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2003 April Report of the Auditor General of Canada Chapter 3—Canada's Strategy to Combat Money Laundering
2003 April Report of the Auditor General of Canada
Chapter 3—Canada's Strategy to Combat Money Laundering
3.1—National initiative to combat money laundering: Roles of federal departments and agencies and their budgets
3.1 Over the past 15 years the international community has strengthened its efforts to combat drug trafficking, organized crime, and terrorism. As a key part of this strategy, countries are focussing on the money trail that links criminals to their crimes. They identify, seize, and confiscate criminal proceeds—the profits made from crimes.
3.2 Canada acted quickly to put in place legislation to deal with proceeds of crime and money laundering. However, until recently the legislation lacked two elements of what is now viewed as the international norm for an effective system to combat money laundering:
- mandatory reporting of suspicious and certain other financial transactions, and
- a financial intelligence unit to analyze these reports and to release information to intelligence and law enforcement agencies when appropriate.
3.3 Canada launched the National Initiative to Combat Money Laundering in 2000 to close these gaps. Its centrepiece was a new Proceeds of Crime (Money Laundering) Act. A total of $139 million was budgeted over the first four years to establish the Financial Transactions and Reports Analysis Centre of Canada and to help the Centre's partners to perform their roles. In 2001 both the Act and the mandate of the Centre were amended to include provisions to detect and deter terrorist financing. The Centre received an additional $34 million over three years for that role.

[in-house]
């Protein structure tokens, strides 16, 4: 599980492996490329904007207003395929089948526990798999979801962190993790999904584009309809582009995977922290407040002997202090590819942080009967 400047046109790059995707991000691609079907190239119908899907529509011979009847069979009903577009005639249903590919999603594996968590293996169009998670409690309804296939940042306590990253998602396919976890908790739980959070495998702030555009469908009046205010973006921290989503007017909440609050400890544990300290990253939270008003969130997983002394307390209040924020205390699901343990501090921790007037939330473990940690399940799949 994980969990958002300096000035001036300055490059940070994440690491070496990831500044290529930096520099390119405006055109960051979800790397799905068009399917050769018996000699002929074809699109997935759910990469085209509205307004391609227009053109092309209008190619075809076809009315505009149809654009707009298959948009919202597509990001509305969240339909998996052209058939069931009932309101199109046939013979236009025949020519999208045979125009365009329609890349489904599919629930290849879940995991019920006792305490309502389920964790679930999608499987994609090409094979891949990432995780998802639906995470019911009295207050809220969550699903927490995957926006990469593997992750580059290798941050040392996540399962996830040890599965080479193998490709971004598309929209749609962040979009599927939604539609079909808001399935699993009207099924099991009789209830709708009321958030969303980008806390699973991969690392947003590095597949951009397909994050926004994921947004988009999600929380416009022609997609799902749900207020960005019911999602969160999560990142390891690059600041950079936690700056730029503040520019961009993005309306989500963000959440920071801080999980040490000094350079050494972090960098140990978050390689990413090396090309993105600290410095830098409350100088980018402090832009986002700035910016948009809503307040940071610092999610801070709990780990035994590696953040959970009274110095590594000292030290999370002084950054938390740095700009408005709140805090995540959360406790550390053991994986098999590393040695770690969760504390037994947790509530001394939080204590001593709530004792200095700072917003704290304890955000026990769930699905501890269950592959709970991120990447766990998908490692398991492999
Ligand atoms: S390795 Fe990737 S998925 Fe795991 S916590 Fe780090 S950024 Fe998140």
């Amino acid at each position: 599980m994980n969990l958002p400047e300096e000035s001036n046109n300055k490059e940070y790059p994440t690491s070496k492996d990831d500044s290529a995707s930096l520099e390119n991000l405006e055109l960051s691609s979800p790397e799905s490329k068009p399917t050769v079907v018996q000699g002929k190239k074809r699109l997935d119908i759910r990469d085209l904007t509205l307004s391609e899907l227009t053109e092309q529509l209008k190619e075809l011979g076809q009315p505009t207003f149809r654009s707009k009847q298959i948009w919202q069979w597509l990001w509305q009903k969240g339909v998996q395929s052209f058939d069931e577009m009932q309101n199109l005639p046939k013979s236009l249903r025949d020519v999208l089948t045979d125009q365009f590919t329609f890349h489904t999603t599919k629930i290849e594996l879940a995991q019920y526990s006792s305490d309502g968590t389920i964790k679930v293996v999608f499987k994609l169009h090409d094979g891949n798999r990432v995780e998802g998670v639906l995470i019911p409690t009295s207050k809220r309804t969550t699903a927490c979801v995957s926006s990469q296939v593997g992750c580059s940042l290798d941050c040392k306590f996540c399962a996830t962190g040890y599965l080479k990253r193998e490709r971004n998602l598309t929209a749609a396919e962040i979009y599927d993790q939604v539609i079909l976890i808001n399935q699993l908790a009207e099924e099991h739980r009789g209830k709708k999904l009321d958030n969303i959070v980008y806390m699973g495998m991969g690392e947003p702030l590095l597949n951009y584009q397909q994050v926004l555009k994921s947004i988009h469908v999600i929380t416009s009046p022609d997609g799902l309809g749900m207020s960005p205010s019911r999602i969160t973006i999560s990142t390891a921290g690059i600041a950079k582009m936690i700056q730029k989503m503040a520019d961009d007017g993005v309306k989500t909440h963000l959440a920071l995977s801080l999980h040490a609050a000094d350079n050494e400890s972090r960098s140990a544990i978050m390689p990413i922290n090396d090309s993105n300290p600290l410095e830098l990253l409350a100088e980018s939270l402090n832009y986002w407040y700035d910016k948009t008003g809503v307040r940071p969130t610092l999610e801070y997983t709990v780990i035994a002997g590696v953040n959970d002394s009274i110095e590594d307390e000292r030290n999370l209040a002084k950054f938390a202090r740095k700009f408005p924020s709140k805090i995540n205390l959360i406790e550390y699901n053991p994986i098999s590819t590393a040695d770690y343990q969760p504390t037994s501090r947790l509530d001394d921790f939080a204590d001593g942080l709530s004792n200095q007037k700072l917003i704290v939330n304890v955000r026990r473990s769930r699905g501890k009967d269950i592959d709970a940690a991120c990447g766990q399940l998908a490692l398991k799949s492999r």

3.4 Canada's strategy to counter money laundering seeks to strike a balance among its various objectives. They are to strengthen law enforcement, protect personal information, and support international efforts to combat money laundering. The strategy also seeks to keep to a minimum the costs that organizations, such as banks, trust companies, and foreign-currency exchanges, incur to comply with the law to keep records, identify clients, and report unusual or suspicious transactions. With the new law, the balance has shifted to give greater weight to strengthening law enforcement, in Canada and internationally.
3.5 To meet its goals to reduce money laundering and terrorist financing, the federal government will need to deal with a series of challenges. These include the following:
- to protect the privacy rights that Canadians enjoy under the Canadian Charter of Rights and Freedoms,
- to develop financial intelligence that is high in quality, and that assists law enforcement and other agencies in their investigations,